OUR VIEW: Pheasant summit needed to help ensure long-term health of industry
Gov. Dennis Daugaard is jumping headlong into the state’s pheasant debate, and we can’t help but wonder the reaction it will generate.
Will it help further the effort to save the state’s pheasant population? Or will it only aggravate an already touchy subject here in South Dakota?
Daugaard announced Tuesday that he will host the first Pheasant Habitat Summit on Friday, Dec. 6, at the Crossroads Convention Center in Huron. In a release he sent to the media, Daugaard noted how “pheasant hunting is extremely important to the culture and economic well-being of South Dakota.”
He also said his administration wants to do what it can to ensure the state’s hunting opportunities will continue for future generations.
To our knowledge, this is the first time in recent history that a governor has taken on key issues related to pheasant hunting. That’s not to say others weren’t paying attention; in fact, the pheasant population has been so strong in the past few decades that governors haven’t had to do much other than enjoy watching off-season tourism dollars bolster the state’s economy.
But times are changing, and Daugaard evidently knows it.
In 2007, the state had a pheasant population estimated at 12 million. That number dropped to about 7.6 million last year, and now preseason estimates are predicting a population loss of another 64 percent this year.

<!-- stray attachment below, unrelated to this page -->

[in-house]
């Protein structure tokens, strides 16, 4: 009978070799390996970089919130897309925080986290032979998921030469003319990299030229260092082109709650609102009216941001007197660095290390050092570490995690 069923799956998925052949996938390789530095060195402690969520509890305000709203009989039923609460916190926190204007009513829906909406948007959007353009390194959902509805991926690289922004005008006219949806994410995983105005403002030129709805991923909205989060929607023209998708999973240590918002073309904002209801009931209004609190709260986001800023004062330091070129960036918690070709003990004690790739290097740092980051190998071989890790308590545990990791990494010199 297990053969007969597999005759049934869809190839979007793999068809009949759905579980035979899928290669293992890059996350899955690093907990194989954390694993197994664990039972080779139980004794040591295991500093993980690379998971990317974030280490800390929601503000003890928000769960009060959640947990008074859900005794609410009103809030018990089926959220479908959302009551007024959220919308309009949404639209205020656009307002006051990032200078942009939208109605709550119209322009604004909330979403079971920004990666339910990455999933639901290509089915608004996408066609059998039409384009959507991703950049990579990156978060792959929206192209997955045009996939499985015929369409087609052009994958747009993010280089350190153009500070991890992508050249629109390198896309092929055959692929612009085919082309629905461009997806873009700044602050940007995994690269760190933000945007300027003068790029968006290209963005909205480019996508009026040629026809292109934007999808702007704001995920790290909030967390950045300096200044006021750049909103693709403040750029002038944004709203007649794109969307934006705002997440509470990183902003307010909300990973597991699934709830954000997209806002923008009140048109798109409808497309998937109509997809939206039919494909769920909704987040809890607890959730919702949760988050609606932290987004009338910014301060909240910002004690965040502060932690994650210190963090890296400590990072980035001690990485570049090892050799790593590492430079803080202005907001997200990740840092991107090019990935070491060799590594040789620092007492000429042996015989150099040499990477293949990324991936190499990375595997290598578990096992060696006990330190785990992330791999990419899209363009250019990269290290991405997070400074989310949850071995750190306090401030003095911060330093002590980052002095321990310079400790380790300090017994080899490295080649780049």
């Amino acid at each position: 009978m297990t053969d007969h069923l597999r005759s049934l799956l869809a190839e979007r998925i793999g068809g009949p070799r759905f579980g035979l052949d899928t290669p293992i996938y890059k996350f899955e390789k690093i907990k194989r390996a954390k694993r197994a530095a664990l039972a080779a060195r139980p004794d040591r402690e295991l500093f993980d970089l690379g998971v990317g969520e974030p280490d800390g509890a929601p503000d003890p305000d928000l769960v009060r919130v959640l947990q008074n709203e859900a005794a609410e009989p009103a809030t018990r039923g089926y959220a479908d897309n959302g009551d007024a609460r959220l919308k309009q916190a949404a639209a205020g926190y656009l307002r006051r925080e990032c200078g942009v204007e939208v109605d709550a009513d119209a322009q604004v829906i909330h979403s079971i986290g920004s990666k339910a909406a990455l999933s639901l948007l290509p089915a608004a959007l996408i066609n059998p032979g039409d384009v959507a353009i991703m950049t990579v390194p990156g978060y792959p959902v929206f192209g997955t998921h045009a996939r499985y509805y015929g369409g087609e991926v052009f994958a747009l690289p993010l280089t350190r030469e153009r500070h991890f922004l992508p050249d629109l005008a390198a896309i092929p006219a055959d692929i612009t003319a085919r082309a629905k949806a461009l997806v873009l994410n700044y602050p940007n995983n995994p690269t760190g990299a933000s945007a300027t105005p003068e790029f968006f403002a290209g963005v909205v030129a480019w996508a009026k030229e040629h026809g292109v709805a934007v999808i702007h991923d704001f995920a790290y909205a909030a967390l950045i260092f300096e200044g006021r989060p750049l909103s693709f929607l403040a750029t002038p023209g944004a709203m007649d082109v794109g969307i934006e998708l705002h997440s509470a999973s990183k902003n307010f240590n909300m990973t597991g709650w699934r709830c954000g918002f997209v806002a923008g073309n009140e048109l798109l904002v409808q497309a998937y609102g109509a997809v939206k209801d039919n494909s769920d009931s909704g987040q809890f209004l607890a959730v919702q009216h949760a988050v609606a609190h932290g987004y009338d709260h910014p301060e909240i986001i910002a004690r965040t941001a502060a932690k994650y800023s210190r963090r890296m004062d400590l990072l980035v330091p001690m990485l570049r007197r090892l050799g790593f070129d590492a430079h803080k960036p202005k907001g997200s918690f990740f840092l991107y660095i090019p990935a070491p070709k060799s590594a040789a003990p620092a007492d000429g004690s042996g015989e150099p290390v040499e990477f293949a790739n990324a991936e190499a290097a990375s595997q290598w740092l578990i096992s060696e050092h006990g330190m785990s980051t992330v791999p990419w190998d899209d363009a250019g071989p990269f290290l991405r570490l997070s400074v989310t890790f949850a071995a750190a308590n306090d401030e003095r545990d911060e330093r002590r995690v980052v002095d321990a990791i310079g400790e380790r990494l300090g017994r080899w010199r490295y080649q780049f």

Why? It depends on who you ask.
Many sportsmen say it’s because habitat is being chewed up by farmers who are planting fence-to-fence fields of corn, plowing up traditional habitat acres in the process. Many farmers counter that it’s a cyclical issue, and that they can’t be blamed for doing their job.
The governor’s summit in December will provide a forum for landowners, sportsmen, tourism officials and others to learn about the current state of pheasant habitat in South Dakota. It will include panel discussions and public input.
But to us, the fact that the governor has called this summit tells us that something big looms. We predict that Daugaard realizes trouble may be brewing. Simply attaching his name to this summit shows it.
It’s time the state steps in and tries to mediate the problem.